THIS MESSAGE POSTED BY GAYLE CRAWFORD TO McDONALD FAMILY FORUM, MSG #5695:
This is not a family I am researching, but this was in the local newpaper/wk 5-9-02. Thought it may help someone. It is exactly as written in the Chatsworth Times.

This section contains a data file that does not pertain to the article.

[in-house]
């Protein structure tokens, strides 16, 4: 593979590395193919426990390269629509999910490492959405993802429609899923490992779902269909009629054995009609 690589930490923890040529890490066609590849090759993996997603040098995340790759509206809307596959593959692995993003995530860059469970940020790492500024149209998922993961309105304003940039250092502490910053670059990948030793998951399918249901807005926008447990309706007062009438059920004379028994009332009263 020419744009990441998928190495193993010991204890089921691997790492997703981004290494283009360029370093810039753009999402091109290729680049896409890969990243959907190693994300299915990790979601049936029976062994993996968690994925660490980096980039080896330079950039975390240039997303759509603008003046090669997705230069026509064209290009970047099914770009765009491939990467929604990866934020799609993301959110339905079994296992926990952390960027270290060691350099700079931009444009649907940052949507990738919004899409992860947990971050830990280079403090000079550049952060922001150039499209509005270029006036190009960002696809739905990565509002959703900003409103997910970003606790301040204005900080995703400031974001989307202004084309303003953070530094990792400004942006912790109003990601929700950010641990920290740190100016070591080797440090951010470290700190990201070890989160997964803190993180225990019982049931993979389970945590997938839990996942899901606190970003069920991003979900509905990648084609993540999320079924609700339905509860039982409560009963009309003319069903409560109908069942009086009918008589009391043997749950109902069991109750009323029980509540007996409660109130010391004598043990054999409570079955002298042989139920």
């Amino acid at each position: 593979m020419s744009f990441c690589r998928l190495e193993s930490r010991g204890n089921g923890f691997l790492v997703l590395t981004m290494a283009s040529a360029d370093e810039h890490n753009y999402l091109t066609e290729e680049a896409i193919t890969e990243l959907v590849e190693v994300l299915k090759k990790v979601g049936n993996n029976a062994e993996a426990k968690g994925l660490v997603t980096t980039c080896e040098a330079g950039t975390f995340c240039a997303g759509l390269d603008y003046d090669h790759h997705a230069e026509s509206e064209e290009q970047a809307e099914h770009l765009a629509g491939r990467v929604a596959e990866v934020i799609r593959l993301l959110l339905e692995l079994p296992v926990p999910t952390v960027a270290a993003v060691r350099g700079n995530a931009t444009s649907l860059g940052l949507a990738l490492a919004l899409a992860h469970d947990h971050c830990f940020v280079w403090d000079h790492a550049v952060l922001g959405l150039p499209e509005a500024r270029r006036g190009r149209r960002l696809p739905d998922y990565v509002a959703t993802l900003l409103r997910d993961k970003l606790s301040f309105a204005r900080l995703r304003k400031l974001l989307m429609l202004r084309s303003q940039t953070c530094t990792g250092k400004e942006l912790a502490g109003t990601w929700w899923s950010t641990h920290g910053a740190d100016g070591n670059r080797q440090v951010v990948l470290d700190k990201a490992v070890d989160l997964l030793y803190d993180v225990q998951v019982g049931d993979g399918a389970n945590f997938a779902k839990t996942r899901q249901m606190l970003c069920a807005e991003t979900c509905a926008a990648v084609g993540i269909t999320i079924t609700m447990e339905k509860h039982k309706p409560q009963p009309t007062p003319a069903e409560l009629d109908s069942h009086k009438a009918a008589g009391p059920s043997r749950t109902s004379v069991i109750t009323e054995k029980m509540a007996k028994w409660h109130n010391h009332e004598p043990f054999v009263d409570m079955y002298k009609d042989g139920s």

Graves hold secrets-but a Cherokee family cemetary on a hill in Crandall seems to be screaming to be heard after almost 150 years. Last Saturday, Marvin Sowder with the Ga. Chapter of the Trail of Tears association felt a series of related events almost compelled him to organize the cleanup of the ancient Indian cemetary. Assisted by Joan Dooley and the Loughridge family, Sowder located three granite markers with names and dates. "There are six graves there for sure," Sowder said. "We know who five are." The discovery of the graves of Edward Adair and Martha Ritchie may be the only existing markers with names and dates engraved for any of the Adair Cherokees. This makes the cemetery a very signifigant historical site in Murray County's history, as well as the history of the Cherokee Nation of Georgia. A third marked grave located in the cleanup was that of William McDonald, who was born in 1793 and died in 1851. "We believe his daughter Narcena, who died in 1862 at the beginning of the Civil War, is also buried there," Sowder said. "Narcena married Collins McDonald who was part Cherokee. After she died, he joined the 60th CSA and fought in the Civil War. When it was over in 1867, he moved west to Oklahoma where he died in 1895. There is a grave beside him that is not marked that we believe is his wife Elizabeth." William McDonald is probably a brother or possibly a son of Collins McDonald according to Shadburn. It remains a mystery why Edward Adair was not among the 100,000 Indians forced to move west after the government coerced treaties against those resisting. His daughter, Narcena, and her husband, Collins McDonald, did go on the Trail of Tears. Sowder hopes that the Adair Cemetery, Carters Lake and the Vann House will become stops of the National Park Service Historic Trail. The purpose of the Trail of Tears Association is to raise the funding necessary to support the trail, expecially in its recognition and interpretation in Georgia.